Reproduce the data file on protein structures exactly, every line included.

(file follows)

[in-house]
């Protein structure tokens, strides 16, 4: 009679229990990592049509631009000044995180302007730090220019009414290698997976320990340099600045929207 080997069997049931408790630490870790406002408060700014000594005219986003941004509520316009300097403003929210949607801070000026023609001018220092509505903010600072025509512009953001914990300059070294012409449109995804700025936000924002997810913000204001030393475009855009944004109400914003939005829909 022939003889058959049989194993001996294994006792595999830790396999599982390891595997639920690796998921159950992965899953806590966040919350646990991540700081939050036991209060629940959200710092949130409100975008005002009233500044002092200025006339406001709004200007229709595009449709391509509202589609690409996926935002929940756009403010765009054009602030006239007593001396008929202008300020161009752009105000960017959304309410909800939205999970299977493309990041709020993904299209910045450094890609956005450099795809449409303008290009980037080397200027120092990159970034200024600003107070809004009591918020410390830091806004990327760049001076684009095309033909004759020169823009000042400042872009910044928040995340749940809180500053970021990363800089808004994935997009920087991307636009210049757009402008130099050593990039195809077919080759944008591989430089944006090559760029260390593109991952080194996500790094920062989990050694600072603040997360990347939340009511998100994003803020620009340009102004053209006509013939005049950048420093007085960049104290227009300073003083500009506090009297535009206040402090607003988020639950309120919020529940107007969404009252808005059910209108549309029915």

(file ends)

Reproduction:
[in-house]
């Protein structure tokens, strides 16, 4: 009679229990990592049509631009000044995180302007730090220019009414290698997976320990340099600045929207 080997069997049931408790630490870790406002408060700014000594005219986003941004509520316009300097403003929210949607801070000026023609001018220092509505903010600072025509512009953001914990300059070294012409449109995804700025936000924002997810913000204001030393475009855009944004109400914003939005829909 022939003889058959049989194993001996294994006792595999830790396999599982390891595997639920690796998921159950992965899953806590966040919350646990991540700081939050036991209060629940959200710092949130409100975008005002009233500044002092200025006339406001709004200007229709595009449709391509509202589609690409996926935002929940756009403010765009054009602030006239007593001396008929202008300020161009752009105000960017959304309410909800939205999970299977493309990041709020993904299209910045450094890609956005450099795809449409303008290009980037080397200027120092990159970034200024600003107070809004009591918020410390830091806004990327760049001076684009095309033909004759020169823009000042400042872009910044928040995340749940809180500053970021990363800089808004994935997009920087991307636009210049757009402008130099050593990039195809077919080759944008591989430089944006090559760029260390593109991952080194996500790094920062989990050694600072603040997360990347939340009511998100994003803020620009340009102004053209006509013939005049950048420093007085960049104290227009300073003083500009506090009297535009206040402090607003988020639950309120919020529940107007969404009252808005059910209108549309029915």